Obviously S&P doesn’t see eye-to-eye with Geithner; for it commented “More than two years after the beginning of the recent crisis, U.S. policy makers have still not agreed on how to reverse the recent fiscal deterioration or address longer-term fiscal pressures.”  And, even using the most optimistic budget cut- & GDP growth- forecasts, the debt will continue growing faster than GDP for some time; i.e. the US debt-to-GDP ratio will continue to grow to levels even more incompatible with a triple-A rating. But what must have really irritated Washington was that following the S&P announcement Hong Lie, a spokesman for the Chinese Foreign Ministry made a statement saying among others that “U.S. Treasury bonds are a reflection of the U.S. government credit and are important investment products for domestic and international institutional investors ... We hope the US government will earnestly adopt responsible policy measures to guarantee the interests of investors.”    


  • Former US Secretary Henry Paulson last week told reporters at the Boao Forum  “Our (US) problems are of our own making and we have to solve them ourselves”, currency is not the biggest issue with regard to our deficit with China, imports from China are not costing jobs in the US since “If we didn’t import from China, we’d import from someone else”, and Chinese imports help increase choice for American consumers & “keep inflation down.”

This is not the song he was singing 2½ years ago. The Boao Forum is an annual conference on Hainan Island that brings together Asian business & political leaders to exchange views on issues important to them. During the meeting Lou Jiwei, the head of China’s US$300+BN wealth fund, expressed concern about the outlook for the global economy with the continuing debt crisis in Europe & US housing slump, and natural disasters setting back the Japanese economy. This year it was marked by growing resentment at the rich countries seeking to impose burdens on the emerging economies while not giving them a voice in global financial decision-making (especially as related to their monetary policies that have inundated them with unwanted capital).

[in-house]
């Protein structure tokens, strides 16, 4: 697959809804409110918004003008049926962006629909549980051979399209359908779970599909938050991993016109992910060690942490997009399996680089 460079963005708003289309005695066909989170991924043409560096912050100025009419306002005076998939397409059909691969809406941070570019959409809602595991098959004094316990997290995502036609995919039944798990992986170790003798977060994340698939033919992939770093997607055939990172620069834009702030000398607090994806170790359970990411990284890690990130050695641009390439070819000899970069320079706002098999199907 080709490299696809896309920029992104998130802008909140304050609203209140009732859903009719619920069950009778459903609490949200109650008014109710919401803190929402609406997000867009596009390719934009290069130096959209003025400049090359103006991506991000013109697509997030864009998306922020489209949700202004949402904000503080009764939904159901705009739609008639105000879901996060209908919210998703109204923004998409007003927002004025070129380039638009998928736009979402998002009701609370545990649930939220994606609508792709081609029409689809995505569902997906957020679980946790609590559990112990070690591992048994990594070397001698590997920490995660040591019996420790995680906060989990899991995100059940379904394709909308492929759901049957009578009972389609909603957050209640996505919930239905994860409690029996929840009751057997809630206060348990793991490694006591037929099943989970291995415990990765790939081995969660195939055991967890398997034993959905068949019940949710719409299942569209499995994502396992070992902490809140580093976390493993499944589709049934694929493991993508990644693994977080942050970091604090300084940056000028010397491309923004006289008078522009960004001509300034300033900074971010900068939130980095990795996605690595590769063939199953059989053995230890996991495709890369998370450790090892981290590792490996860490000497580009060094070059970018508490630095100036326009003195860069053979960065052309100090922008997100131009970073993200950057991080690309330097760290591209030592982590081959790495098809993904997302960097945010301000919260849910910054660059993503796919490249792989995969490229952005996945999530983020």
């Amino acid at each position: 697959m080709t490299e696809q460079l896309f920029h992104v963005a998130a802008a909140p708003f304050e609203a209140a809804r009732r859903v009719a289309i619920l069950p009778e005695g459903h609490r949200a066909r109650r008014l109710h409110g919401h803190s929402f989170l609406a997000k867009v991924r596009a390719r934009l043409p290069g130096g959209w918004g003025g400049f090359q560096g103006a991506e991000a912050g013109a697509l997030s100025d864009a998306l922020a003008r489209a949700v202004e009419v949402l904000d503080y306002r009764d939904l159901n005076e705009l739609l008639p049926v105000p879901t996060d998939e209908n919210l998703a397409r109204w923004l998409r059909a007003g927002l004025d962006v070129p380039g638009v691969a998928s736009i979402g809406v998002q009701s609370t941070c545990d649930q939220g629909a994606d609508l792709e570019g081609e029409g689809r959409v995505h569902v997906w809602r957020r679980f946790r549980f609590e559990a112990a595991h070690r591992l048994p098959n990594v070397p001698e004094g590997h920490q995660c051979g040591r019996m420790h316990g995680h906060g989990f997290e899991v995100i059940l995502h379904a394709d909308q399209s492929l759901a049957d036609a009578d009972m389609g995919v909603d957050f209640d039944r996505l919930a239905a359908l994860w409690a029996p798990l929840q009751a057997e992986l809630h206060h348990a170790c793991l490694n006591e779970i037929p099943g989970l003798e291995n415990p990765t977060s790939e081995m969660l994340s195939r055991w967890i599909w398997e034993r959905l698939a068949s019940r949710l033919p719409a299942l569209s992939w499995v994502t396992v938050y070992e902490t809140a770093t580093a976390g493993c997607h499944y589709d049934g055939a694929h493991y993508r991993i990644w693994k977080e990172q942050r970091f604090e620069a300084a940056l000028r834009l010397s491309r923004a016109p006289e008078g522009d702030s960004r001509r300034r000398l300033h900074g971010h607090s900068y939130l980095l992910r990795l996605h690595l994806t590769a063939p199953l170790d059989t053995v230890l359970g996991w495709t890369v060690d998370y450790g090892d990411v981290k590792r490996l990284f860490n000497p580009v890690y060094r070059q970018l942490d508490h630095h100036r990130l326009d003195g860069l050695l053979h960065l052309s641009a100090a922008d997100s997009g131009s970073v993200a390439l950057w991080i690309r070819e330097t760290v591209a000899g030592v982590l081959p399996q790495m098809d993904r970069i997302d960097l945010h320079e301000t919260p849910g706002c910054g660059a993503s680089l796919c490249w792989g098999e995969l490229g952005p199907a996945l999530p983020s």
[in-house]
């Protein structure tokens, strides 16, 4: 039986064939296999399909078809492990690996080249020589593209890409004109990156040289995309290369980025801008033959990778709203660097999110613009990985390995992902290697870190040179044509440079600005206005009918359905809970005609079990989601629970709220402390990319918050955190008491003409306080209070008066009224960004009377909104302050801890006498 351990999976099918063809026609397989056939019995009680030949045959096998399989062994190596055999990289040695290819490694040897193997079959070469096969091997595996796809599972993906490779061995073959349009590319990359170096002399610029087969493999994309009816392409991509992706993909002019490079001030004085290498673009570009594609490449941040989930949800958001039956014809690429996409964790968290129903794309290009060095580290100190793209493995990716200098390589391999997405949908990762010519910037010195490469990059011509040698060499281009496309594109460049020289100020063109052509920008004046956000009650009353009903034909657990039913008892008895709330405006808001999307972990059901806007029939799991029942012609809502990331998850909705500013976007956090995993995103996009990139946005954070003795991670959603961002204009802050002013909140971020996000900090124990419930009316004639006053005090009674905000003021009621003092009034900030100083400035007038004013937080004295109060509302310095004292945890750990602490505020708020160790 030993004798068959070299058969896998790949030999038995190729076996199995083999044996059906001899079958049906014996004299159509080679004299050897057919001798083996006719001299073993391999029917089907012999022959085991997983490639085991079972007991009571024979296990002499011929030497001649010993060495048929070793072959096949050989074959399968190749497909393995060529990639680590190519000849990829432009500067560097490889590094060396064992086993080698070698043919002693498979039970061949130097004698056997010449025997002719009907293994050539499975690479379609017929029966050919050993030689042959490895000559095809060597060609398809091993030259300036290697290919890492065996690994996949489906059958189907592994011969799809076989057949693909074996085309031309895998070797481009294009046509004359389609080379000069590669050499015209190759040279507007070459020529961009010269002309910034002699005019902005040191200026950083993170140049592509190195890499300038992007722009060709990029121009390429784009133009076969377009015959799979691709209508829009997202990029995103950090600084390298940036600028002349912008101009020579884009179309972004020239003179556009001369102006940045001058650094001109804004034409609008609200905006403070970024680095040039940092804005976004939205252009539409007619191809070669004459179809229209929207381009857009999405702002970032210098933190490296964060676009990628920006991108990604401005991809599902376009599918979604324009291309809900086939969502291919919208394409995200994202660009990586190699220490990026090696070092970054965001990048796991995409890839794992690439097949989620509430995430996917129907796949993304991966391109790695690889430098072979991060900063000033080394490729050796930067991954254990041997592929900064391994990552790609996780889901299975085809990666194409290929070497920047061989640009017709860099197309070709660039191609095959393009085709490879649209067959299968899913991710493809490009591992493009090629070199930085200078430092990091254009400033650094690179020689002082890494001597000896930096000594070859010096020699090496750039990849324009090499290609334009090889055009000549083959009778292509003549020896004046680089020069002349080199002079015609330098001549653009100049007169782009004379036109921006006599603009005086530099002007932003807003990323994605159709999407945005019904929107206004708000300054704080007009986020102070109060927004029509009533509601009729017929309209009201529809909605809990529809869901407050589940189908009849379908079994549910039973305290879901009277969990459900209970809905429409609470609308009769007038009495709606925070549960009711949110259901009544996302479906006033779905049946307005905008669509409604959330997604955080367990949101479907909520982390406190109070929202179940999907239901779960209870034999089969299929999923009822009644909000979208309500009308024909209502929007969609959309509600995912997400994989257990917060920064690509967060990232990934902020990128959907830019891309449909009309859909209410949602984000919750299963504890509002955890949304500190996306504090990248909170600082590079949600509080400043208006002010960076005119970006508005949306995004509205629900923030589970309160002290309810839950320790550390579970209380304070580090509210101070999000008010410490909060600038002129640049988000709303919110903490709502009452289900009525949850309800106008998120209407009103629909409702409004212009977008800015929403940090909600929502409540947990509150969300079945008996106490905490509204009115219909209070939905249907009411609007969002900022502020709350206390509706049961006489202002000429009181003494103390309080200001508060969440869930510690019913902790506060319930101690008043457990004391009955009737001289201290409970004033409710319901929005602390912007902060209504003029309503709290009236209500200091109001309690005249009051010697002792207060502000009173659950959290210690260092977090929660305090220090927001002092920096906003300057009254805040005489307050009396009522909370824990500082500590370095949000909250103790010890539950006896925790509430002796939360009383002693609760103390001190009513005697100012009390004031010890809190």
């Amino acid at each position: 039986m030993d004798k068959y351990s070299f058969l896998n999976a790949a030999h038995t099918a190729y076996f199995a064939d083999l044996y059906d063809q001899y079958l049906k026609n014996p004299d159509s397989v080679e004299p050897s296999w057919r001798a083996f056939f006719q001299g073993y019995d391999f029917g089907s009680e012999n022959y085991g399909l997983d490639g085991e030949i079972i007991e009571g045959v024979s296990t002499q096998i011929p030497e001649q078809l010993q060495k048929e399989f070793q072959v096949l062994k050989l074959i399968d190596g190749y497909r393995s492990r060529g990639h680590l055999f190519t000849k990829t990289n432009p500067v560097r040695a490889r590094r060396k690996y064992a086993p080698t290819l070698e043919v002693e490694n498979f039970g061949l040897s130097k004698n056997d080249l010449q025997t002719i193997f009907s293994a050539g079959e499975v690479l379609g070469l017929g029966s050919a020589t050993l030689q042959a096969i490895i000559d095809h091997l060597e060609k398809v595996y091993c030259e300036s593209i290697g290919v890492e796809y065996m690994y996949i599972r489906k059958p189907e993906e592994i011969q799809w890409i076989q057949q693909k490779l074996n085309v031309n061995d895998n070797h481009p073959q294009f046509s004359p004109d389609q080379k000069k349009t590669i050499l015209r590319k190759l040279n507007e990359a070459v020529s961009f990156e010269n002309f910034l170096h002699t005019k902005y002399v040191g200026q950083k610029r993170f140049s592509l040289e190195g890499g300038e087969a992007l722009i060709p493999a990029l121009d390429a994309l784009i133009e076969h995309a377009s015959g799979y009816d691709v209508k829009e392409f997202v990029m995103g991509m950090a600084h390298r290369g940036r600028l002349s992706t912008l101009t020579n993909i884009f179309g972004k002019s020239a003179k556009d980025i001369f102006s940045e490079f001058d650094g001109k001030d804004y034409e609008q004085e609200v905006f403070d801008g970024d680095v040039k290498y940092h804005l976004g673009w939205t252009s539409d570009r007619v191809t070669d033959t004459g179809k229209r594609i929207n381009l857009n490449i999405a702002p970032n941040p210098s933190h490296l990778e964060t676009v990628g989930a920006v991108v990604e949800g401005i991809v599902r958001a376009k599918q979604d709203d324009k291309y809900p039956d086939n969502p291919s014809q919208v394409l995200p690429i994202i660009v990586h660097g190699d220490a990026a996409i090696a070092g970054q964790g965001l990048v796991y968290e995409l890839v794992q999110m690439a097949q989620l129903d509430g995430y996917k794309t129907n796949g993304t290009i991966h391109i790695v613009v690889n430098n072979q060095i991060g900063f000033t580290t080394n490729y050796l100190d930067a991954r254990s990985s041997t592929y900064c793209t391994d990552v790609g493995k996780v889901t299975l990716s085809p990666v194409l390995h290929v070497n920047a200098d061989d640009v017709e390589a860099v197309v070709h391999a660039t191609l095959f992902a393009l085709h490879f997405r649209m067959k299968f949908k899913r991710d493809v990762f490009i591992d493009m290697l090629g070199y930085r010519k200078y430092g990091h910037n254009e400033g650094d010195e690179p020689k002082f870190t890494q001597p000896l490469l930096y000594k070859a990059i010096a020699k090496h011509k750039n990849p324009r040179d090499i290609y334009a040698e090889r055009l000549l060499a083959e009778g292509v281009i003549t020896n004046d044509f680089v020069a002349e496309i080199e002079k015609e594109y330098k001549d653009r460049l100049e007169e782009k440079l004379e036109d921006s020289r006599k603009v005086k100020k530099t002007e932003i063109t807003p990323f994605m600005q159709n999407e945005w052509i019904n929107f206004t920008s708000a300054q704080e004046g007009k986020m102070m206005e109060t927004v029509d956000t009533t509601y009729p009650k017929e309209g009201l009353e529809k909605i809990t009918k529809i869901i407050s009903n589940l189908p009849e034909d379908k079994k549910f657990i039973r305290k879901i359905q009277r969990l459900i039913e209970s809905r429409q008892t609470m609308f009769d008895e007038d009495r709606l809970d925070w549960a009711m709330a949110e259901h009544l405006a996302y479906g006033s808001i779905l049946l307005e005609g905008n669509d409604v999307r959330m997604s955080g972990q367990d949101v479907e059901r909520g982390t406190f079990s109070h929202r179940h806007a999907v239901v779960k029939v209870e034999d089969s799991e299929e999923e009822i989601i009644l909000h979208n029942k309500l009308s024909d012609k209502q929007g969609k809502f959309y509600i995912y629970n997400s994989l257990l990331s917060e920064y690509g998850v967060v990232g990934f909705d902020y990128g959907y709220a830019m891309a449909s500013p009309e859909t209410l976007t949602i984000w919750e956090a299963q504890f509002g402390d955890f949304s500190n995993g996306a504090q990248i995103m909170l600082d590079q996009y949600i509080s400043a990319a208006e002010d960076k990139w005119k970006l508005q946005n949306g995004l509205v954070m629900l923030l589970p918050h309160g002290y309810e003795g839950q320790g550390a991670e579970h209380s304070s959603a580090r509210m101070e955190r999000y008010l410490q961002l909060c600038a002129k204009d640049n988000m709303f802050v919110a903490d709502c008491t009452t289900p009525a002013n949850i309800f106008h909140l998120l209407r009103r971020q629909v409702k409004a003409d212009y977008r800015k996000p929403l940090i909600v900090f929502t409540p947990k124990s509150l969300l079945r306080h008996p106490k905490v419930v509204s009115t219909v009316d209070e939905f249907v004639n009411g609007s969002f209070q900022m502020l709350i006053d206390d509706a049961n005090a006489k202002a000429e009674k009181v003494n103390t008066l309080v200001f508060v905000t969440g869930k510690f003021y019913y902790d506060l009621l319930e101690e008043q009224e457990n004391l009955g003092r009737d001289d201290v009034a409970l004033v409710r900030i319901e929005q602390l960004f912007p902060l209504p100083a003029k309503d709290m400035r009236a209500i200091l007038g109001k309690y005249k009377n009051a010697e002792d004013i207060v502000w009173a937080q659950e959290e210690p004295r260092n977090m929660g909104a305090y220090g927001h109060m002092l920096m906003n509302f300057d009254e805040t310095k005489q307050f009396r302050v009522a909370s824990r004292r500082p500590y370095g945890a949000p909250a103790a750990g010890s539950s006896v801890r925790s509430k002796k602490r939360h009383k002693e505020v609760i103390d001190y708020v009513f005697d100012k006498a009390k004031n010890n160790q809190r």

U.S. LACKS CREDIBILITY ON DEBT, SAYS IMF (FT, Chris Giles & James Politi) 

  • On April 11th it said the US lacks a “credible strategy” for stabilizing its debt, that in 2011 it will be the only advanced economy to increase its budget deficit though its  economy is growing fast enough to cut borrowing, & that meeting the 2010 G-20  pledge to halve deficits by 2013, will require tough austerity measures that its economy “appears sufficiently strong” to handle.

Obviously, the IMF & Bernanke don’t see eye-to-eye; but its views will have greater currency with foreign investors than Bernanke’s whose credibility is sinking lower than a snake’s belly.



(Business Insider) 

  • In nine months his Total Return Fund has gone from being 50% to 30% invested in UST securities, the least in its 23-year history. He is concerned about inflation & about the US Treasury for years having to raise massive amounts of new debt to fund major deficits & he believes that the 25 year era of generally declining interest rates is ending.

It’s an economic truism that the value of a good in endless supply will gravitate to zero, and UST securities are not exempt from that. Only those who can/must match assets & liabilities should now buy bonds (PIMCO’s CEO & Gross’ co-CIO, Mohamed El-Erian, said after the S&P announcement “This is a timely reminder of the seriousness of America’s fiscal issues, for the country and for the rest of the world ... The continued failure to come up with a credible medium-term fiscal reform program would increase borrowing costs for all segments of U.S. society” - i.e. the Fed may lose control over US interest rates).  


  • He told NBC’s “Meet the Press” on April 17th he is confident Congress will raise the debt limit & may need to do so before agreeing on future deficits, and that “responsible people (on Capitol Hill) understand that.” Two days earlier the House had approved the Ryan “Path to Prosperity” Plan that would slash spending US$6TR over 10 years by cutting benefits for the elderly (Medicare) & the poor (Medicaid), and taxes for the rich & corporations, while Obama would do so by US$4TR over 12 years by taxing the rich & cutting defence spending.

Let there be no mistake, these are not real savings, just proposals to spend less than originally intended. Both parties now have drawn lines in the sand; but they’re like parallel lines, bound never to meet, except in infinity. The House bill hasn’t got a snowball’s chance in hell to pass in the Senate &, even if it did, the President would veto it in a heart beat. Geithner’s choice of words may offend many members of Congress, & not just Tea Party hardliners. And the key issue is not if, when or by how much the debt limit is raised, but how much damage will be done to the US’ & the dollar’s credibility on the way through.    

THE GRANDDADDY OF ALL BUBBLES? (BW, Peter Coy & Roben Farzad)